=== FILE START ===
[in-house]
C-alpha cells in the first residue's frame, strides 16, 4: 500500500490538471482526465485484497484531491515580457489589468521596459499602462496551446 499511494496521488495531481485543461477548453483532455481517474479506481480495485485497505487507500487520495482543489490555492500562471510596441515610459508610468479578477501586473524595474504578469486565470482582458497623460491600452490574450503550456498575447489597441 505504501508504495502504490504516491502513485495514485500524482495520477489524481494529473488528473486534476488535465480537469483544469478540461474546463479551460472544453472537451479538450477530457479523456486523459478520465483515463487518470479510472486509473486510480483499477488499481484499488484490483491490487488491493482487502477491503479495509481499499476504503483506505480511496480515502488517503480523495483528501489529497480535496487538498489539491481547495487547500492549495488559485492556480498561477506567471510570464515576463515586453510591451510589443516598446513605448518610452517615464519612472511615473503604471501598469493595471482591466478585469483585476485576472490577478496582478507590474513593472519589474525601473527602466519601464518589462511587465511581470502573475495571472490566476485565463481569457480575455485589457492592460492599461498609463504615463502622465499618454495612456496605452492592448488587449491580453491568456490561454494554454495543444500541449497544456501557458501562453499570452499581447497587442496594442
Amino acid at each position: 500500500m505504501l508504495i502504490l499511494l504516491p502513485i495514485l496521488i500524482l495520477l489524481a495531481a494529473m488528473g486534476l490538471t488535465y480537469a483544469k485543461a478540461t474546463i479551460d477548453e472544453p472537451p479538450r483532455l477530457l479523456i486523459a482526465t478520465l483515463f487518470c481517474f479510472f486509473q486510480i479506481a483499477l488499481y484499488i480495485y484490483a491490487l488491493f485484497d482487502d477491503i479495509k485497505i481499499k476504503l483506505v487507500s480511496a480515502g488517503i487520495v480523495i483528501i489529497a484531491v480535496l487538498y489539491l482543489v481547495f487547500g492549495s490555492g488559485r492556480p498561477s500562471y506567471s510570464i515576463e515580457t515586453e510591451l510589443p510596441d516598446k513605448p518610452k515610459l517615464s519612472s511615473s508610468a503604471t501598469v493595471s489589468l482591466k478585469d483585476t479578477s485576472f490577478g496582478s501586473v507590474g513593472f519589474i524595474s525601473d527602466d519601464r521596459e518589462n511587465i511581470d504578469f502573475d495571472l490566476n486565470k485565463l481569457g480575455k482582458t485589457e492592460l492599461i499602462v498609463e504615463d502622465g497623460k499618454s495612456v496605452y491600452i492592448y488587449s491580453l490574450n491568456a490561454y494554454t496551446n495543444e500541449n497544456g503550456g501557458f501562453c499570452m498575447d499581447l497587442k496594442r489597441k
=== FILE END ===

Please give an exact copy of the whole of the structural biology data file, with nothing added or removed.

[in-house]
C-alpha cells in the first residue's frame, strides 16, 4: 500500500490538471482526465485484497484531491515580457489589468521596459499602462496551446 499511494496521488495531481485543461477548453483532455481517474479506481480495485485497505487507500487520495482543489490555492500562471510596441515610459508610468479578477501586473524595474504578469486565470482582458497623460491600452490574450503550456498575447489597441 505504501508504495502504490504516491502513485495514485500524482495520477489524481494529473488528473486534476488535465480537469483544469478540461474546463479551460472544453472537451479538450477530457479523456486523459478520465483515463487518470479510472486509473486510480483499477488499481484499488484490483491490487488491493482487502477491503479495509481499499476504503483506505480511496480515502488517503480523495483528501489529497480535496487538498489539491481547495487547500492549495488559485492556480498561477506567471510570464515576463515586453510591451510589443516598446513605448518610452517615464519612472511615473503604471501598469493595471482591466478585469483585476485576472490577478496582478507590474513593472519589474525601473527602466519601464518589462511587465511581470502573475495571472490566476485565463481569457480575455485589457492592460492599461498609463504615463502622465499618454495612456496605452492592448488587449491580453491568456490561454494554454495543444500541449497544456501557458501562453499570452499581447497587442496594442
Amino acid at each position: 500500500m505504501l508504495i502504490l499511494l504516491p502513485i495514485l496521488i500524482l495520477l489524481a495531481a494529473m488528473g486534476l490538471t488535465y480537469a483544469k485543461a478540461t474546463i479551460d477548453e472544453p472537451p479538450r483532455l477530457l479523456i486523459a482526465t478520465l483515463f487518470c481517474f479510472f486509473q486510480i479506481a483499477l488499481y484499488i480495485y484490483a491490487l488491493f485484497d482487502d477491503i479495509k485497505i481499499k476504503l483506505v487507500s480511496a480515502g488517503i487520495v480523495i483528501i489529497a484531491v480535496l487538498y489539491l482543489v481547495f487547500g492549495s490555492g488559485r492556480p498561477s500562471y506567471s510570464i515576463e515580457t515586453e510591451l510589443p510596441d516598446k513605448p518610452k515610459l517615464s519612472s511615473s508610468a503604471t501598469v493595471s489589468l482591466k478585469d483585476t479578477s485576472f490577478g496582478s501586473v507590474g513593472f519589474i524595474s525601473d527602466d519601464r521596459e518589462n511587465i511581470d504578469f502573475d495571472l490566476n486565470k485565463l481569457g480575455k482582458t485589457e492592460l492599461i499602462v498609463e504615463d502622465g497623460k499618454s495612456v496605452y491600452i492592448y488587449s491580453l490574450n491568456a490561454y494554454t496551446n495543444e500541449n497544456g503550456g501557458f501562453c499570452m498575447d499581447l497587442k496594442r489597441k